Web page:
Imagine your first adult act -- before you buy a house, get married or have kids -- is filing for bankruptcy protection.
In 2001, that happened to more than 100,000 people under age 25, according to Elizabeth Warren, a Harvard law professor who conducts an annual study of bankruptcy filers. She expects fourth-quarter bankruptcy results, which are reported in February, to bring that total to a record level.
For the nearly 71 million people in Generation Y (those between the ages of 7 and 24), this raises a critical issue about their financial future. A closer look reveals a generation with easy access to capital and little knowledge of how to maintain a budget.
"These are kids who are still struggling with Chemistry 101 and second-year algebra," Warren says. "These are not sophisticated people who have taken out mortgages or held jobs or contributed to pension plans."
Welcome to Debt
Credit cards and college loans have put many students into the red before they even don a black robe and mortarboard.
According to a study from student loan agency Nellie Mae, average credit card debt held by college students increased 46% from $1,879 in 1998 to $2,748 in 2000. The number of college students with credit cards increased from 67% to 78% over the same span.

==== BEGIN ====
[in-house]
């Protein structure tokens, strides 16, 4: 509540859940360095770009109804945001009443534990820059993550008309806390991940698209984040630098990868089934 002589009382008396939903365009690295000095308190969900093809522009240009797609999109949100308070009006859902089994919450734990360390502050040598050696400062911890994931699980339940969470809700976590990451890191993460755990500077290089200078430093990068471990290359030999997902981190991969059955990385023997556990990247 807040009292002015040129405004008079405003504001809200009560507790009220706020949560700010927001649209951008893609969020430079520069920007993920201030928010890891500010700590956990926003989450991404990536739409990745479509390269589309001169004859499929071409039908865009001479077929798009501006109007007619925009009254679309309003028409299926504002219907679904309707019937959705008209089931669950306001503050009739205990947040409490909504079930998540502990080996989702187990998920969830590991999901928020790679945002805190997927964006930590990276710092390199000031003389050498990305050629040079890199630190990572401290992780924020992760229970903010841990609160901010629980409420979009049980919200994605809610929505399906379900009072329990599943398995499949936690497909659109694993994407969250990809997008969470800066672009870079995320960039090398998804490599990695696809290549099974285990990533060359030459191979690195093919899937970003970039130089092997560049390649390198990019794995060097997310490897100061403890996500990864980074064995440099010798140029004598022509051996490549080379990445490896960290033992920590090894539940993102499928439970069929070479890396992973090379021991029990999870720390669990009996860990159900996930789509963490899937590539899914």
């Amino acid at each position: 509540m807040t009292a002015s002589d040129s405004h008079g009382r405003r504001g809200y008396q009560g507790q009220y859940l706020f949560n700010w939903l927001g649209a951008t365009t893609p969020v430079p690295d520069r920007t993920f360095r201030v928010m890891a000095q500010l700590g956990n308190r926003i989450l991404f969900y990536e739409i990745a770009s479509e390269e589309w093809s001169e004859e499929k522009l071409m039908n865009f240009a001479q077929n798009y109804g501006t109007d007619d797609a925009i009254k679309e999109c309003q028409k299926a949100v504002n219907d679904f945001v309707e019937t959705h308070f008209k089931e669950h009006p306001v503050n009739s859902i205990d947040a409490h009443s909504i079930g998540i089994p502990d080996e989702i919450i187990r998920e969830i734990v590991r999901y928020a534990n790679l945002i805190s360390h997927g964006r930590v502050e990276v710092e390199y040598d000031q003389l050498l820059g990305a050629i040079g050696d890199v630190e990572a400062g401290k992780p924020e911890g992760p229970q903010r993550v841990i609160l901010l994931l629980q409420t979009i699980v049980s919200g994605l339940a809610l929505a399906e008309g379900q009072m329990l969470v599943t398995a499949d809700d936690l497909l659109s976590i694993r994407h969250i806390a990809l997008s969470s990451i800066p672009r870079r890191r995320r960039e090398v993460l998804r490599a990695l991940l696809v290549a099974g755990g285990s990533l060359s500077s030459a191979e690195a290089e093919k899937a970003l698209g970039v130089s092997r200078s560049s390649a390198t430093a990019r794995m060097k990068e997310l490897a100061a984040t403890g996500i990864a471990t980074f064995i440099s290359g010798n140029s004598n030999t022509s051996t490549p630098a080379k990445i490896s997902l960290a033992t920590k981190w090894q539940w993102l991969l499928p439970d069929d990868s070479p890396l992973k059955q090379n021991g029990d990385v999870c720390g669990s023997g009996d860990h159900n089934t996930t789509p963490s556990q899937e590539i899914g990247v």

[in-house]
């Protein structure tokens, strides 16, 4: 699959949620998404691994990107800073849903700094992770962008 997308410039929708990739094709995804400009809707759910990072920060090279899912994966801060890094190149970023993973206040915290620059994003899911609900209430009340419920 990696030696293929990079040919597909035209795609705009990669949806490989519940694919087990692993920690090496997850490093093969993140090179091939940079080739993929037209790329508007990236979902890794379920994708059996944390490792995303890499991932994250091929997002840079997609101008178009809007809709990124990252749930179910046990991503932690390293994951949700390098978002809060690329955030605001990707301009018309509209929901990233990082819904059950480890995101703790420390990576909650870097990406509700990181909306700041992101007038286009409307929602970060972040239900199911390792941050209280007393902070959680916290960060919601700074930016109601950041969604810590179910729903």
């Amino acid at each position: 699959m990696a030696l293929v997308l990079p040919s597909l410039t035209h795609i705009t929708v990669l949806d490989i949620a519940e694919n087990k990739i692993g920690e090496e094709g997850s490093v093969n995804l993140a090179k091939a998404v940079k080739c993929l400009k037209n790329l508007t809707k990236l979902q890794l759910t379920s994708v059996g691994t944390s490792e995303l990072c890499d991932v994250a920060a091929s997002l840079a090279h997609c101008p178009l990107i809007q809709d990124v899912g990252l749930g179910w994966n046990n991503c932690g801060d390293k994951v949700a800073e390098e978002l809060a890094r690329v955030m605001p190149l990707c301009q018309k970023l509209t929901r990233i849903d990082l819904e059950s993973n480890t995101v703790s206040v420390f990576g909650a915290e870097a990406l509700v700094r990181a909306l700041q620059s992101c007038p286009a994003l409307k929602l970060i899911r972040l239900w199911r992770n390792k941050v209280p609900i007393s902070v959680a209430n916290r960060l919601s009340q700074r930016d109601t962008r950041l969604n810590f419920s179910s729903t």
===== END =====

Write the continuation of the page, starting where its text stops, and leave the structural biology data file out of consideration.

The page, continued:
At the same time, the total amount for nonfederal student loans jumped 246%, from $1.3 billion in the 1995-96 school year to $4.5 billion in 2000-01, according to "Trends in Student Aid 2001," the College Board's annual study on financing college education.
Federal and nonfederal aid combined has increased by 136% over the past decade. According to the College Board study, nearly every statistic, from the number of kids receiving aid to the average loan amount to the total number of loans held, is increasing.
The total number of students receiving a loan rose from 3.8 million in the 1993-94 school year to 5.1 million in 2000-01. The average loan amount went from $4,243 in 1993-94 to $5,269 in 2000-01. And the total number of loans is up from 6.4 million in 1993-94 to 9.3 million in 2000-01.